I recently saw a quote, attributed to speaker Scott Halford, which said, "To reach wisdom, find the error in what you espouse and the truth in what you oppose." I like this very much because it speaks to the idea that our beliefs are based on the premise that there is only ONE truth... OUR truth.
How many times have you been so sure you KNEW the truth about something or someone only to discover through a rich dialogue, research, contemplation, exposure to other opinions, or sheer accident that everything you thought you knew for sure ... just wasn't. And with a shifted, or at least expanded, version you wished you could take back all those times you sounded off so righteously?
I know I have. I remember proclaiming loudly and often as a young, married woman how I would never take a child into the grocery store without proper shoes on their feet or give in to a tantrum-throwing brat as they screamed at the top of their lungs for Sugar-Coated Sugar Pops just to quiet them up ... all pre-children, of course. Boy, did I live to eat those words! I remember exhausted spins through grocery stores after work with a screaming, shoeless toddler where I threw in two boxes just for sanity's sake!! We think we KNOW... until we know we don't.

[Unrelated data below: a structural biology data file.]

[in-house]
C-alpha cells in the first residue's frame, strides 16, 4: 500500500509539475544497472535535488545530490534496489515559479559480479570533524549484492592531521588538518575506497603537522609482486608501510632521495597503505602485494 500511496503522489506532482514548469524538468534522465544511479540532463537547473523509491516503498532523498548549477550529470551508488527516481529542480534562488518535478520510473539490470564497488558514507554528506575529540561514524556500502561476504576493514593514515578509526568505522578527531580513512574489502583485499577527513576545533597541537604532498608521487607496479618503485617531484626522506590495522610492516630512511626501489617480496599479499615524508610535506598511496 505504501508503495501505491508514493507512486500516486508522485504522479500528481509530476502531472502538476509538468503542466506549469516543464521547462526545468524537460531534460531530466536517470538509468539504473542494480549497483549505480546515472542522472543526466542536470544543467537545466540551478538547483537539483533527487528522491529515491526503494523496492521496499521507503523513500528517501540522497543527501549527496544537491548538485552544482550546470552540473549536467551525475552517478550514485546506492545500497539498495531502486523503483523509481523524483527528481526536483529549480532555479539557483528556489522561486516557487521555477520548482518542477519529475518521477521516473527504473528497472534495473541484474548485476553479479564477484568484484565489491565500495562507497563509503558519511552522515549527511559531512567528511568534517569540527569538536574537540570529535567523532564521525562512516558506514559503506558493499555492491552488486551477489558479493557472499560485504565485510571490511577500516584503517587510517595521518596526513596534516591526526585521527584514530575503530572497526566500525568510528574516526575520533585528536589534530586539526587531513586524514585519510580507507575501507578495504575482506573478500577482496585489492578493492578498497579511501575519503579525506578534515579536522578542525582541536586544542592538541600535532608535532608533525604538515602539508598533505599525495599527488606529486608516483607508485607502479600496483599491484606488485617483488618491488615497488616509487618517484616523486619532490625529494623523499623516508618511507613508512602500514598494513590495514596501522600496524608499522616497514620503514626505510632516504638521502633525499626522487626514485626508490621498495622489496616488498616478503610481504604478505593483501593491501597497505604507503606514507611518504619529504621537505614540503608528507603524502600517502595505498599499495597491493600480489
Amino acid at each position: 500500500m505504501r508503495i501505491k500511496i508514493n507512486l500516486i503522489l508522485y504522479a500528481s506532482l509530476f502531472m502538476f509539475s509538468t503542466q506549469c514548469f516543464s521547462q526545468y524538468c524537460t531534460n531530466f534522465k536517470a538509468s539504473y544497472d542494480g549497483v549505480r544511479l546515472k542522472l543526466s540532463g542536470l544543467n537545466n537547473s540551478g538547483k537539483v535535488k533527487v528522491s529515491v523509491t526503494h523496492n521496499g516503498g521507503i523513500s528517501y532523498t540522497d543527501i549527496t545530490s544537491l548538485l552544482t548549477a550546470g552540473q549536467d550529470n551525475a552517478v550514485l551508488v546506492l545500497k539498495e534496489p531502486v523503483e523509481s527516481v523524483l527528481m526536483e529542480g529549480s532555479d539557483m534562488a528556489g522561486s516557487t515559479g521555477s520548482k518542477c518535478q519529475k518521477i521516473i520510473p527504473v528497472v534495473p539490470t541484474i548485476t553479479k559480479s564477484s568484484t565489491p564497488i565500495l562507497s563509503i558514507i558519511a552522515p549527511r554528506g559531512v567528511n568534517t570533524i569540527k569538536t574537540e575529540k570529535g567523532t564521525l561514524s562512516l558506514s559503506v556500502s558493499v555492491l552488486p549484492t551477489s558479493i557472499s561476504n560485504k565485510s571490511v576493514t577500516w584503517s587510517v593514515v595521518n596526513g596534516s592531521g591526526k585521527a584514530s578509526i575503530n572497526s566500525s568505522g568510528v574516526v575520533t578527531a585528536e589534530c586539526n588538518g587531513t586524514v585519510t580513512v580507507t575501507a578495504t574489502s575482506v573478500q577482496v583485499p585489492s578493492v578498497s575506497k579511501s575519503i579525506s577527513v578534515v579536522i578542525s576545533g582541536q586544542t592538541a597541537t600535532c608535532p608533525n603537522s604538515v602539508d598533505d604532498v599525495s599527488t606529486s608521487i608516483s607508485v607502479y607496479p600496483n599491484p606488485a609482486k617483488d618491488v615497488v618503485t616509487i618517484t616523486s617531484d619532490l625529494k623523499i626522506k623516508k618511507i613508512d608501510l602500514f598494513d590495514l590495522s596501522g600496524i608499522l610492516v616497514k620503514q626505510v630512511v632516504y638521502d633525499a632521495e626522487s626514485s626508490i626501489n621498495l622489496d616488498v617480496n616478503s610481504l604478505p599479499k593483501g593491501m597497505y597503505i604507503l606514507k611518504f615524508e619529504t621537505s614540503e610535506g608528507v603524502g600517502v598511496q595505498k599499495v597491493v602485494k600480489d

For years it seemed to me that teachers should perform the same way corporate business workers did. You kept your job and advanced your career based on your innovation, creativity, and commitment to getting elevated student test scores in reading, math, and science using the budgets, timelines, and resources you were given. Then a 5th grade school teacher entered my life and I asked his opinion on the matter. He reminded me that corporate middle management has the authority to fire those who don't perform and hire those who will. Teachers do not have this luxury. Rather, they receive a random, cross-section of humanity with their various dynamics and the teacher must move them all to a benchmark within a timeline and set of limited resources. He felt most teachers brought their best creativity and greatest effort but often student test scores would be greatly impacted by circumstances and factors over which the teacher would have minimal control.
We think we know... until we know we don't. There's almost always some error in that which we espouse and some truth in that which we oppose. This week, ask more questions, tread with care when exclaiming that which you are SURE is true, expand your definitions, and assume there's almost always more to know and understand to complete the picture about everything and everyone.